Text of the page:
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Zimbabwean Police Break Up Intn'l Women's Day Observances in Bulawayo


Police briefly detained 16 members of the local chapter of the Zimbabwe Congress of Trade Unions after they marched to observe Women’s Day, though the union said a court had authorized the demonstration

Police in Bulawayo, Zimbabwe, disrupted meetings and marches observing International Women's Day, detaining a speaker at a meeting and 17 trade union demonstrators.

Sources said police raided a meeting called by the Zimbabwe Lawyers for Human Rights at a church in Bulawayo's Luveve suburb, detaining speaker Prisca Dube who was released two hours later.

Elsewhere in Bulawayo, police briefly detained 16 members of the local chapter of the Zimbabwe Congress of Trade Unions after they marched to observe Women’s Day. The union said the arrests came despite a court order allowing the peaceful march.

Zimbabwe Lawyers for Human Rights Senior Project Officer Lizwe Jamela, who represented all the detained activists, told VOA Studio 7 reporter Jonga Kandemiiri that the union members later resumed their march and gathered at Stanley Hall in thge Makokoba section of Zimbabwe's second-largest city.

Deputy Prime Minister Thokozani Khuphe criticized the police for their actions against women and those supporting women’s rights. She told reporter Sithandekile Mhlanga that she is organizing a conference on anti-violence that will also focus on women.

The National Constitutional Assembly also condemned the police actions.

"Women contribute the greatest percentage of the population but sadly they remain a disadvantaged group in society economically, socially and politically," a statement issued by the civil society organization said. "They have continued to bear the brunt at the work places and in households."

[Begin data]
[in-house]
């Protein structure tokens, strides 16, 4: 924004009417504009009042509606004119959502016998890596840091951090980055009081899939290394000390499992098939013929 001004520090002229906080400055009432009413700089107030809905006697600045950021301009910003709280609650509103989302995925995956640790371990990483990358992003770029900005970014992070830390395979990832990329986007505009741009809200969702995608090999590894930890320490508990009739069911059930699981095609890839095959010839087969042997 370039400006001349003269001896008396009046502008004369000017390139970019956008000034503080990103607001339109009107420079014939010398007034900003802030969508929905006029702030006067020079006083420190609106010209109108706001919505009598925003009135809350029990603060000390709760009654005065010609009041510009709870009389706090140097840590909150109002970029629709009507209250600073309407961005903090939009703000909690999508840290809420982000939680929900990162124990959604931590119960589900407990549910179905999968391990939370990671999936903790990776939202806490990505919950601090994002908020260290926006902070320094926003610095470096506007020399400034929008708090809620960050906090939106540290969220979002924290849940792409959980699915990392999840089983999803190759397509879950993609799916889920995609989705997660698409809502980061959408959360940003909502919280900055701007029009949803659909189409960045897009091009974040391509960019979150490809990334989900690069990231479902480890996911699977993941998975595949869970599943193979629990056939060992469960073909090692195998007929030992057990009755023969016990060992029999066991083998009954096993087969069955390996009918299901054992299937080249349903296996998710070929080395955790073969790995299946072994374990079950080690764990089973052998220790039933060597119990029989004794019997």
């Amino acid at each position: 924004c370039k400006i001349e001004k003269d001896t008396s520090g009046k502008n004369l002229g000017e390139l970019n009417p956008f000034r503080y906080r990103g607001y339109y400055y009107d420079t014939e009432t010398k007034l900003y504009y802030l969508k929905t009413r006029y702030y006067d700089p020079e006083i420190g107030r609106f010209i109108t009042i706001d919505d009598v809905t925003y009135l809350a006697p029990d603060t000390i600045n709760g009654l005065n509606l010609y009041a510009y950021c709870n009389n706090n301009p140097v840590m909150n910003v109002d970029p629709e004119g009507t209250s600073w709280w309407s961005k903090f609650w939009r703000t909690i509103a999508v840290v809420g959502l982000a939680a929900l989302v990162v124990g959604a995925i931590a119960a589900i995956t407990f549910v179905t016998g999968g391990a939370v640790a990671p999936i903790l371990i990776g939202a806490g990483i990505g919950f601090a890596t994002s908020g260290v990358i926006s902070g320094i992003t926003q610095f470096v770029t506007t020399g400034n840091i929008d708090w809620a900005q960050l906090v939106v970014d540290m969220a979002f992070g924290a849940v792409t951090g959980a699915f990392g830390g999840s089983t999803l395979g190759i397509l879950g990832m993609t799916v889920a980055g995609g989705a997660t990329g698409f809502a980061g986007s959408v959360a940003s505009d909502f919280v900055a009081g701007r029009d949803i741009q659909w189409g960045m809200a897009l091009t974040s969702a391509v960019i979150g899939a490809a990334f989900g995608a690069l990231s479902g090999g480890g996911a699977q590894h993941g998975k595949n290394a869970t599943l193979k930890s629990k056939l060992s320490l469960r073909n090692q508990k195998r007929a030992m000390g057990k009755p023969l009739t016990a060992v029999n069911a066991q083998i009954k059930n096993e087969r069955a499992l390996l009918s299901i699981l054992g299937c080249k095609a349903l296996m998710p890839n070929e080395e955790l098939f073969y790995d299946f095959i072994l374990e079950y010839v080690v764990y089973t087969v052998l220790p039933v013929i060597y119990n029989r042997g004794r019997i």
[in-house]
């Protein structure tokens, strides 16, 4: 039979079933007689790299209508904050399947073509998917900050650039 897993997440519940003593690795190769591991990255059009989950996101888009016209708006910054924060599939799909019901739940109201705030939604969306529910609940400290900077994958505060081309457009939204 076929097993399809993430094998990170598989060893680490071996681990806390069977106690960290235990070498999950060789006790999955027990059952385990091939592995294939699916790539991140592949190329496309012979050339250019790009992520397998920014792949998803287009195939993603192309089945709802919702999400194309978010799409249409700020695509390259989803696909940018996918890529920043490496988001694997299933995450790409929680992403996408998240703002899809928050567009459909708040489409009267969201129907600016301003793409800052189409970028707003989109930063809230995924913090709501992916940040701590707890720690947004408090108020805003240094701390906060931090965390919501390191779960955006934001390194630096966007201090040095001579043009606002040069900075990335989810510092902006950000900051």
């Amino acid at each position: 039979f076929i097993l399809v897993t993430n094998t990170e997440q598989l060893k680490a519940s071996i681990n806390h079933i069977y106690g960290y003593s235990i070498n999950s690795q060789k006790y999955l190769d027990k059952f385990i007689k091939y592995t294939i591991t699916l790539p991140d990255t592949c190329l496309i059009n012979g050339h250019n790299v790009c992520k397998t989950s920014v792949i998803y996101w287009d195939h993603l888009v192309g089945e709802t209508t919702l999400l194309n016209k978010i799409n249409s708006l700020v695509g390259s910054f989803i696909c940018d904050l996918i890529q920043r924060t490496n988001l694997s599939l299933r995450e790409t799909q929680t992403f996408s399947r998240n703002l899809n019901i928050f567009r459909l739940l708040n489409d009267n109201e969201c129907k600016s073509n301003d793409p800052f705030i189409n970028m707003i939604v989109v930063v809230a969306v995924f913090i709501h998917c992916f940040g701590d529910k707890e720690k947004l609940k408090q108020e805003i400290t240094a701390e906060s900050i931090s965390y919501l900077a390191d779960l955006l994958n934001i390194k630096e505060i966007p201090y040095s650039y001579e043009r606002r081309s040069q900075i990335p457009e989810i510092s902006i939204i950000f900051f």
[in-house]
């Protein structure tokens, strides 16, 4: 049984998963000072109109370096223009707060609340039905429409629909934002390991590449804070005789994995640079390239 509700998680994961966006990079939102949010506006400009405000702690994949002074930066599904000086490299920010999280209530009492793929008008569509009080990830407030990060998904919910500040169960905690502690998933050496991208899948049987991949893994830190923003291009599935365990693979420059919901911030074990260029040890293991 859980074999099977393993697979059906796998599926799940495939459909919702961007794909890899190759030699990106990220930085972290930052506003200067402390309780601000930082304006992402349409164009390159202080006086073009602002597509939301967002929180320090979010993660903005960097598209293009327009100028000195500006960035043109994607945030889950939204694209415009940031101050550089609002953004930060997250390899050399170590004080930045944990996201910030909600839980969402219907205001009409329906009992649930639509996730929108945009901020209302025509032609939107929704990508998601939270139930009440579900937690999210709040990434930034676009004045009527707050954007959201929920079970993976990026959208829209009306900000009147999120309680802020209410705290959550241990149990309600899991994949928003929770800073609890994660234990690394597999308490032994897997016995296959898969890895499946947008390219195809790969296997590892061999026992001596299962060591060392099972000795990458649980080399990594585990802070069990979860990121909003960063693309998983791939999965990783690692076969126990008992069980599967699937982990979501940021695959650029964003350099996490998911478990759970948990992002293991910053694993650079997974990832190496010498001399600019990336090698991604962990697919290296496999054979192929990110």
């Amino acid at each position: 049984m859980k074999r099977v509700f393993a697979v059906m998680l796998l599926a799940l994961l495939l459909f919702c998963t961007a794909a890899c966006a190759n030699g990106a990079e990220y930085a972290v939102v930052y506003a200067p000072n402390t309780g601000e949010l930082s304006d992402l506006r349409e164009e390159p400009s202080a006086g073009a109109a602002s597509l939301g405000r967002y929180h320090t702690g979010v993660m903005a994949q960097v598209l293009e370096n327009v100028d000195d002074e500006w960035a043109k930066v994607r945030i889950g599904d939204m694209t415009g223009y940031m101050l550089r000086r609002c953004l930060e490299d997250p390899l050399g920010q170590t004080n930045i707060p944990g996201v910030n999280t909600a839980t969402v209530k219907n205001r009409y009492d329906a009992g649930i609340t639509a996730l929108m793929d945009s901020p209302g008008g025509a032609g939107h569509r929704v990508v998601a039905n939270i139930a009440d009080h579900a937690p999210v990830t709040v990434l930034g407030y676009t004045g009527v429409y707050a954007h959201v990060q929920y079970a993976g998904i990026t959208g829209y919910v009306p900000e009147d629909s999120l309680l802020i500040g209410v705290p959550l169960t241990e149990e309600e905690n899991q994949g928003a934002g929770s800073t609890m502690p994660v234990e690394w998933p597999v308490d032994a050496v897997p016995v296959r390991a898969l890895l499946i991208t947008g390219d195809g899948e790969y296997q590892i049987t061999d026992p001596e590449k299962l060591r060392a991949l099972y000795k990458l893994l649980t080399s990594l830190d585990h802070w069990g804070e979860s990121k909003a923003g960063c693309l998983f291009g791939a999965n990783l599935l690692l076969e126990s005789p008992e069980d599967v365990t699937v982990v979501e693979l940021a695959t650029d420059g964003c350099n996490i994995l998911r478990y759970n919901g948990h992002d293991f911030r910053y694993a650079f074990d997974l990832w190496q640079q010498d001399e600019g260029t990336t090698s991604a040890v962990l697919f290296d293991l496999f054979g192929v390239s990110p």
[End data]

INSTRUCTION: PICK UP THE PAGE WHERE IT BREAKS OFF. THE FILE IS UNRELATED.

The NCA said it will pursue a campaign entitled "Act Now Against Political Violence Targeting Women," naming perpetrators and helping women and communities deal with such violence through prevention and support for victims of violence.

The Zimbabwe chapter of the Media Institute of Southern Africa objected to what it said was continued "objectification" of women by the media, including the advertising sector.

"The images that appear in several adverts tend to portray women as physical objects that should simply be admired if not savoured," a MISA statement said.

"Such images negatively project women as having no other substantive attributes outside their physical and bodily make-up," the statement said.

In the capital, hundreds of women gathered at Harare Showground for a meeting called by the Women’s Coalition to discuss advances by women and challenges they face.

Women's Coalition Director Emelia Muchawa told VOA Studio 7 reporter Sandra Nyaira that while celebrating gains made by women over the past 100 years, Zimbabweans must also take into account the obstacles to further progress.

Women’s Trust Director Precious Gombera said political violence against women remains a major problem, and women’s groups will speak as one to demand official action.

The Zimbabwe Youth Forum called for a level playing field for women in the workplace and elsewhere. Youth Forum Projects Coordinator Wellington Zindove reporter Tatenda Gumbo that the organization is challenging political leaders to take action.

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